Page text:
I

Tenancy as a system of landholding began during the Spanish period. Before the Spanish arrived, land was owned in common by barangay inhabitants, who then had equal access to the land and equally shared in the fruits of its production.[1] This regime was replaced when the Spanish introduced the concept of private property. They began purchasing communal lands from the heads of the barangays and had these properties registered in their names for purposes of ownership.[2] As for the uninhabited lands, royal decrees were issued and these tracts of land were all declared owned by the Spanish crown.[3]

These tracts of land were awarded either to friars, Spanish military personnel, or caretakers called encomenderos.[4] Natives were not allowed to own land and for them to get a share of the crops, they were required to pay tribute to the encomenderos to till the land under the encomenderos' supervision.[5]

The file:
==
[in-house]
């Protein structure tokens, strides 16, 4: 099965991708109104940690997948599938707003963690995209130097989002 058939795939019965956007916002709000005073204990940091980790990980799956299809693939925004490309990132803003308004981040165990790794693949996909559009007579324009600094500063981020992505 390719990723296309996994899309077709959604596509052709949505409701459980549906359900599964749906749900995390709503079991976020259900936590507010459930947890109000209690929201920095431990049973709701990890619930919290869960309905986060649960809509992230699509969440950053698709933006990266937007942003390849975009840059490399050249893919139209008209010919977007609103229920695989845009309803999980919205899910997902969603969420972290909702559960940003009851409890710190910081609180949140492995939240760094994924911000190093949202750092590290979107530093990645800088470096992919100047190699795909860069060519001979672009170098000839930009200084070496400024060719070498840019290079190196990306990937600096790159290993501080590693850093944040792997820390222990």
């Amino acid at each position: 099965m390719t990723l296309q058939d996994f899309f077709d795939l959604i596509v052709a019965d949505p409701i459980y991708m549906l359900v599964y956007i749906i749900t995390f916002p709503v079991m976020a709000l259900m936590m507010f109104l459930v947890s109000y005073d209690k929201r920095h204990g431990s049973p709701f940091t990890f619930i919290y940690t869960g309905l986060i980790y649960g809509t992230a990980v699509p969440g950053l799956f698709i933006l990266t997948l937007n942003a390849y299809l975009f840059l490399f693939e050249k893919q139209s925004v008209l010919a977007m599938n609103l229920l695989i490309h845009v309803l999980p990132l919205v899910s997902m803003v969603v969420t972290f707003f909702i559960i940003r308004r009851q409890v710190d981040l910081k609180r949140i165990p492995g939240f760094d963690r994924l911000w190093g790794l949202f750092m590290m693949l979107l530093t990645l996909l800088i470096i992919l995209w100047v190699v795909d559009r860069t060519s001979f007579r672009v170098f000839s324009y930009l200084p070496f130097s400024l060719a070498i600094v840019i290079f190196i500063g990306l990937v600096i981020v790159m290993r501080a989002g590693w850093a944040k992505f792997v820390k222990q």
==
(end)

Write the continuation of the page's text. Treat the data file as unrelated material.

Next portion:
From the small-scale food production in the encomienda, the hacienda system was evolved to serve the international market. Spanish colonies such as the Philippines became exporters of agricultural raw products, including plant and animal products.[6] Natives were still prohibited from owning land, but the larger demand for products meant that more natives were displaced from their homes. Families of natives became slaves, either as aliping namamahay or aliping sagigilid, pushed into forced labor to survive.[7]

The encomienda and hacienda systems were the colonial equivalents of share tenancy, the relationship where two persons agree on a joint undertaking for agricultural production wherein one party furnishes the land and the other his labor, with either or both contributing to any one or several of the items of production, the tenant cultivating the land personally with the aid of labor available from members of his immediate farm household, and the produce thereof to be divided between the landholder and the tenant.[8]

Agricultural share tenancy was then abolished by Republic Act No. 3844,[9] which declared that system contrary to public policy.[10] The amendatory law to Republic Act No. 3844, Republic Act No. 6389,[11] automatically converted all agricultural share tenancy relations in the country to agricultural leasehold and revolutionized the meaning of security of tenure of landholding.[12]